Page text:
University of Rochester

EVENT: Brain's Role in Vision Explored at Science Meeting

June 2, 2000

For three days, scientists from a variety of backgrounds are coming together to explore what half our brains are doing all day-processing vision. The Center for Visual Science (CVS) at the University of Rochester, the top center in the world for the complete study of vision from the cornea to the brain, is hosting the 22nd CVS Symposium from June 1 to 3.

Neural coding is the topic of this year's symposium, and scientists from across the country will present research findings such as how a single flash of light is transmitted from the retina to our consciousness one cell at a time; how the brain times the different bits of information in a scene so they are processed together and make sense; and what parts of the brain are dedicated to perceptual understanding.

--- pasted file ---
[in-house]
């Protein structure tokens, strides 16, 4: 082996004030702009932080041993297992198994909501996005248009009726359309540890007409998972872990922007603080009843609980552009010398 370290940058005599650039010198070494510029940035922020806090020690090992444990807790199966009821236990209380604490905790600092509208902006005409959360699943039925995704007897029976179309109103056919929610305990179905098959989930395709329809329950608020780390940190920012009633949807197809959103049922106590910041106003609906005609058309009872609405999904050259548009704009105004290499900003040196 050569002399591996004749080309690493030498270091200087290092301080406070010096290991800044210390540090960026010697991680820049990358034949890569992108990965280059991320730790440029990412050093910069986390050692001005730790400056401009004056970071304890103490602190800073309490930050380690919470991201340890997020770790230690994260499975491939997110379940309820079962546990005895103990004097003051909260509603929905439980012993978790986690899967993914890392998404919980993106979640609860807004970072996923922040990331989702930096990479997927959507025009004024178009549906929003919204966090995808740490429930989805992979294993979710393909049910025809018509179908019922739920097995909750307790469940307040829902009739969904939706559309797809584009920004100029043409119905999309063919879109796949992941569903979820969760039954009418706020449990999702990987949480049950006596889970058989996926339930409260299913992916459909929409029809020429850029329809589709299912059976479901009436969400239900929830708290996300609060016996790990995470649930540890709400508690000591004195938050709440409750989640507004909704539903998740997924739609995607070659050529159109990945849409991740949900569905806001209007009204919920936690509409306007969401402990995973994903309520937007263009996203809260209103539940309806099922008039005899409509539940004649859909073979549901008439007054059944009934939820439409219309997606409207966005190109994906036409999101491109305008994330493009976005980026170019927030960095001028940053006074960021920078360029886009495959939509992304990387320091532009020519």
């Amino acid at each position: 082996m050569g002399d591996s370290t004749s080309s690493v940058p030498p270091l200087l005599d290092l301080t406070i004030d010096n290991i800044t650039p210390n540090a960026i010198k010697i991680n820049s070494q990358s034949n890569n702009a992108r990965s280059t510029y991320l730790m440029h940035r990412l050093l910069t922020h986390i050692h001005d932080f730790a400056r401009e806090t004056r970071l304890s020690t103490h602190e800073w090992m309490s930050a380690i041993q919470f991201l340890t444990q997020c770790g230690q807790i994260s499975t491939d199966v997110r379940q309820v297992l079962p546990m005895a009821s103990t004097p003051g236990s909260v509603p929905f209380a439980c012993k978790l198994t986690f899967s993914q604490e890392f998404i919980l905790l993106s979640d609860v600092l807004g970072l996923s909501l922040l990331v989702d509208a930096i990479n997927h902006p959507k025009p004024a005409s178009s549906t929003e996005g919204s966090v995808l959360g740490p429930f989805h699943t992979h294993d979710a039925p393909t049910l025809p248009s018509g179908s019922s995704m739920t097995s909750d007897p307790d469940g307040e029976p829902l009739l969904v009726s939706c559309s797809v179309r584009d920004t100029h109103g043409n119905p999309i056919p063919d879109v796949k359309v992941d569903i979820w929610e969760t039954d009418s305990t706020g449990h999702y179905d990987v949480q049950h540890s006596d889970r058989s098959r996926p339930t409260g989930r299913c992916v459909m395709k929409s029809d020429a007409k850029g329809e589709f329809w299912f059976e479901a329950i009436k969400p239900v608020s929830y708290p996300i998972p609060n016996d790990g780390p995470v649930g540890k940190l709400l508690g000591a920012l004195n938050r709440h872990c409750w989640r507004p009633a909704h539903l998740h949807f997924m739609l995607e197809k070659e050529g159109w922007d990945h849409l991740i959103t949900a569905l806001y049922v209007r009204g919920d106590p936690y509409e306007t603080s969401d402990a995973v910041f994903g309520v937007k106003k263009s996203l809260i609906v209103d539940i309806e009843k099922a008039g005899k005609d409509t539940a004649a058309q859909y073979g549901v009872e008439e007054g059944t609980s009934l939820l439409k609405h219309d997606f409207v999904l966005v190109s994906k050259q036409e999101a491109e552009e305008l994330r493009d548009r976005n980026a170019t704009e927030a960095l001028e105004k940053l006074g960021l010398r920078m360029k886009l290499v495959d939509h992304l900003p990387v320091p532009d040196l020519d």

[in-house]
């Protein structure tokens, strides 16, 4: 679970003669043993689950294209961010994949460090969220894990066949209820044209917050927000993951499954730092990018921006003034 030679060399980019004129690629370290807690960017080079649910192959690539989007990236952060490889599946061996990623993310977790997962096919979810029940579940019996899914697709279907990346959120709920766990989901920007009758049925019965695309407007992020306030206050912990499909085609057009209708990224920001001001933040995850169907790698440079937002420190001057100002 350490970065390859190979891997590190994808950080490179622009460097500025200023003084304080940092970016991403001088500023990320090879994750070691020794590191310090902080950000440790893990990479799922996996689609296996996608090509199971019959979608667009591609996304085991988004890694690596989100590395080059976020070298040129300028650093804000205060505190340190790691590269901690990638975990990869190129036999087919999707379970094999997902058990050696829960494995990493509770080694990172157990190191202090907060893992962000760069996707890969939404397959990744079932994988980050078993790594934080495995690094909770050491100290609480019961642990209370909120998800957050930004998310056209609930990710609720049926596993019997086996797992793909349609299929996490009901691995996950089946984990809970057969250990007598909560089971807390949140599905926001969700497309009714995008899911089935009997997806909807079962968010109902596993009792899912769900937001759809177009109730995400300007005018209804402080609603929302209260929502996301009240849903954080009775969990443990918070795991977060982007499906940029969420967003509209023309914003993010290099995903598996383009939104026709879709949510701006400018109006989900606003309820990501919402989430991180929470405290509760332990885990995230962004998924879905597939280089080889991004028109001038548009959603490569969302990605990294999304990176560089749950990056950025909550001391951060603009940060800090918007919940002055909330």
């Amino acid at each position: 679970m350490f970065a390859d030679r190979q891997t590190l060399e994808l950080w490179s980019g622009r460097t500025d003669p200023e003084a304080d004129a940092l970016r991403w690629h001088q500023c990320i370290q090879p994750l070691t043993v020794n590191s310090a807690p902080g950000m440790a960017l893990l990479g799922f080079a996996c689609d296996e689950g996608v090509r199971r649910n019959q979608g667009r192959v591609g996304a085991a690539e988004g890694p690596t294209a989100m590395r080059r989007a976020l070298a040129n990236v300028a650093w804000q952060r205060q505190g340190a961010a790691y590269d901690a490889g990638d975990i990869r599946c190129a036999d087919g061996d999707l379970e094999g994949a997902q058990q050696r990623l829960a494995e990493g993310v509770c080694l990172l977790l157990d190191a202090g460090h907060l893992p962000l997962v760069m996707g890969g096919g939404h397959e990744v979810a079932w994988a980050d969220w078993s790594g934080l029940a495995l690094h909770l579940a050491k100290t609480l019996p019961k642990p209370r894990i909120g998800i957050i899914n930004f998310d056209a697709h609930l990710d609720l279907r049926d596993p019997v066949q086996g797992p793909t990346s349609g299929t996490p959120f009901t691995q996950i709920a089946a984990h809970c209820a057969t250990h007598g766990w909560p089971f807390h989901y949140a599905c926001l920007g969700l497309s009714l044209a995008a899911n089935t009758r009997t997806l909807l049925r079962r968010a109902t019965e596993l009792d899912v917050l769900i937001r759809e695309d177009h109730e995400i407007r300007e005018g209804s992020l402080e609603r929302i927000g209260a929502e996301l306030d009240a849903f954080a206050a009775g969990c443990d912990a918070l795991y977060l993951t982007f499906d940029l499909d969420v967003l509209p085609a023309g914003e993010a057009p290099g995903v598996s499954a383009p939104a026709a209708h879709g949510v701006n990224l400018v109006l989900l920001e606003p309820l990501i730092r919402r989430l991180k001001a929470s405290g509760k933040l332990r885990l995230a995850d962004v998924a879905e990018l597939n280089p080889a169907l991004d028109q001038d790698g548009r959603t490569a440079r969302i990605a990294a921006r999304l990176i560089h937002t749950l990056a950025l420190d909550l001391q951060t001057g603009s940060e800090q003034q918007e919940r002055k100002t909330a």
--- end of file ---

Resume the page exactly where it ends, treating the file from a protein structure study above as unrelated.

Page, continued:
"Neural coding is the fundamental issue in understanding how events in the brain underlie our perception of the world," says Mary Hayhoe, professor of brain and cognitive sciences. "These presentations are some of the most stunning technical advances in recent years."

CVS is among the largest research centers dedicated to the study of visual perception at any university in the world. It consists of more than 25 laboratories where researchers study all aspects of vision, from its earliest stages, such as the encoding of patterns of light by neurons in the retina, to the interaction between visual perception and memory. The center's diverse researchers are drawn from the departments of computer science, neurobiology and anatomy, brain and cognitive sciences, neurology, ophthalmology, and optics at the University.




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